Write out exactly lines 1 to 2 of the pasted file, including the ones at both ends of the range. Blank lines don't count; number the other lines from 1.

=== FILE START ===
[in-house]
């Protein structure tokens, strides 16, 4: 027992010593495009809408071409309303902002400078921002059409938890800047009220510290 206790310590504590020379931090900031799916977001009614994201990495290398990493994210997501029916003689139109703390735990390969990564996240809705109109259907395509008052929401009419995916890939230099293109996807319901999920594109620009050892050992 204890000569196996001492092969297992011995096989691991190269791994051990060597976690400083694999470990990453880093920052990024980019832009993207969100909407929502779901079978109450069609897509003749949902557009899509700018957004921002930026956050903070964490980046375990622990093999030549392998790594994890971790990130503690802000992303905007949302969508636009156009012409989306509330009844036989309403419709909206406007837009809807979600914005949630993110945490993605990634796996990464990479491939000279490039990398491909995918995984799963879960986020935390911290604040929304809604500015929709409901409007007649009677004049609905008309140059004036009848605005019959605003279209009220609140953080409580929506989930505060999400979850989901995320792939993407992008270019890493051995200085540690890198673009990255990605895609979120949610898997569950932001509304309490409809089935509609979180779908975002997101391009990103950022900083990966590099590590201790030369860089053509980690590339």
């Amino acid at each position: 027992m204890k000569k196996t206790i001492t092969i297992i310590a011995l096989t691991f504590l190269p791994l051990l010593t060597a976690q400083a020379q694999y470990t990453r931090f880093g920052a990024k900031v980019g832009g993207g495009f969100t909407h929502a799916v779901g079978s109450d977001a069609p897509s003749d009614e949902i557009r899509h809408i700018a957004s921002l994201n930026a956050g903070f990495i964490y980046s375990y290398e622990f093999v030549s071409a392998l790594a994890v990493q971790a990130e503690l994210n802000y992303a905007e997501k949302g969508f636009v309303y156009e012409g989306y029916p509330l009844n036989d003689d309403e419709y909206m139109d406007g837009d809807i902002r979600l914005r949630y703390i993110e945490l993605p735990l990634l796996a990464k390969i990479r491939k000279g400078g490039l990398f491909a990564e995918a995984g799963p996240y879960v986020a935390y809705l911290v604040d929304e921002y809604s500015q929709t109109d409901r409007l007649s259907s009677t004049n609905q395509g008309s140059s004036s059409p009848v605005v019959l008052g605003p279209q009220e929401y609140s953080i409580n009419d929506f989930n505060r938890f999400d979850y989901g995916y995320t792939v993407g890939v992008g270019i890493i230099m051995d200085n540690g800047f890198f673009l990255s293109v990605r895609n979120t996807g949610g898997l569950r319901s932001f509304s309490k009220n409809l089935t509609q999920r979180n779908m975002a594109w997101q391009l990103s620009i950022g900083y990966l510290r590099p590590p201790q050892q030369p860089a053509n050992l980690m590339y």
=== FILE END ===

[in-house]
């Protein structure tokens, strides 16, 4: 027992010593495009809408071409309303902002400078921002059409938890800047009220510290 206790310590504590020379931090900031799916977001009614994201990495290398990493994210997501029916003689139109703390735990390969990564996240809705109109259907395509008052929401009419995916890939230099293109996807319901999920594109620009050892050992 204890000569196996001492092969297992011995096989691991190269791994051990060597976690400083694999470990990453880093920052990024980019832009993207969100909407929502779901079978109450069609897509003749949902557009899509700018957004921002930026956050903070964490980046375990622990093999030549392998790594994890971790990130503690802000992303905007949302969508636009156009012409989306509330009844036989309403419709909206406007837009809807979600914005949630993110945490993605990634796996990464990479491939000279490039990398491909995918995984799963879960986020935390911290604040929304809604500015929709409901409007007649009677004049609905008309140059004036009848605005019959605003279209009220609140953080409580929506989930505060999400979850989901995320792939993407992008270019890493051995200085540690890198673009990255990605895609979120949610898997569950932001509304309490409809089935509609979180779908975002997101391009990103950022900083990966590099590590201790030369860089053509980690590339």